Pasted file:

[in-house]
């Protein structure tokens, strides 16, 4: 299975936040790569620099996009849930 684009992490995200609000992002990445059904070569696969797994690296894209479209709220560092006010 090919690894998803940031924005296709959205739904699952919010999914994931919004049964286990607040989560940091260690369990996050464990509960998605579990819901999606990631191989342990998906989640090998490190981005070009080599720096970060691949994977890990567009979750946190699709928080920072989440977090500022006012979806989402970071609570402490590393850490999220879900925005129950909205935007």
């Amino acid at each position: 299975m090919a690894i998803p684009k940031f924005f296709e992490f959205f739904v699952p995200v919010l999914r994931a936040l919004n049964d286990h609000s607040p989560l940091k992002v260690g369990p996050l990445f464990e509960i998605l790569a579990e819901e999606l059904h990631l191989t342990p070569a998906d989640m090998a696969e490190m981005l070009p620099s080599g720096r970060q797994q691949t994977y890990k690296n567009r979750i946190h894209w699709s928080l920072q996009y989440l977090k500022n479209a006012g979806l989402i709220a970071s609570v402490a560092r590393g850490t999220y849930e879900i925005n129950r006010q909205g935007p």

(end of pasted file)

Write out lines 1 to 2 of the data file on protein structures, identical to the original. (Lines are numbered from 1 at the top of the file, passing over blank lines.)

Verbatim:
[in-house]
């Protein structure tokens, strides 16, 4: 299975936040790569620099996009849930 684009992490995200609000992002990445059904070569696969797994690296894209479209709220560092006010 090919690894998803940031924005296709959205739904699952919010999914994931919004049964286990607040989560940091260690369990996050464990509960998605579990819901999606990631191989342990998906989640090998490190981005070009080599720096970060691949994977890990567009979750946190699709928080920072989440977090500022006012979806989402970071609570402490590393850490999220879900925005129950909205935007």